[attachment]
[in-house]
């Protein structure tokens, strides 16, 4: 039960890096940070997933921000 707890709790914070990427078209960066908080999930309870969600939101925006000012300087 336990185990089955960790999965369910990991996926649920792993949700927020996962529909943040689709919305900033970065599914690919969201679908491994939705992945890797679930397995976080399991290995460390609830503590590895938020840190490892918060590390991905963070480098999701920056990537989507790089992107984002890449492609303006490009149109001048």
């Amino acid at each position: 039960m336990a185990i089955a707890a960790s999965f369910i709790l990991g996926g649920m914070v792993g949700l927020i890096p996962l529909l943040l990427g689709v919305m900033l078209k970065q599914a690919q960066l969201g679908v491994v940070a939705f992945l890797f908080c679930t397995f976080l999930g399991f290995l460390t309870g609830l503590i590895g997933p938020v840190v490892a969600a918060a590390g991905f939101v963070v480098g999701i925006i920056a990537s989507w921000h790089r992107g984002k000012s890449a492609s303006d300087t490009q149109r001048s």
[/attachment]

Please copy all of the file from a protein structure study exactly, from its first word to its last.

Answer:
[in-house]
């Protein structure tokens, strides 16, 4: 039960890096940070997933921000 707890709790914070990427078209960066908080999930309870969600939101925006000012300087 336990185990089955960790999965369910990991996926649920792993949700927020996962529909943040689709919305900033970065599914690919969201679908491994939705992945890797679930397995976080399991290995460390609830503590590895938020840190490892918060590390991905963070480098999701920056990537989507790089992107984002890449492609303006490009149109001048």
């Amino acid at each position: 039960m336990a185990i089955a707890a960790s999965f369910i709790l990991g996926g649920m914070v792993g949700l927020i890096p996962l529909l943040l990427g689709v919305m900033l078209k970065q599914a690919q960066l969201g679908v491994v940070a939705f992945l890797f908080c679930t397995f976080l999930g399991f290995l460390t309870g609830l503590i590895g997933p938020v840190v490892a969600a918060a590390g991905f939101v963070v480098g999701i925006i920056a990537s989507w921000h790089r992107g984002k000012s890449a492609s303006d300087t490009q149109r001048s």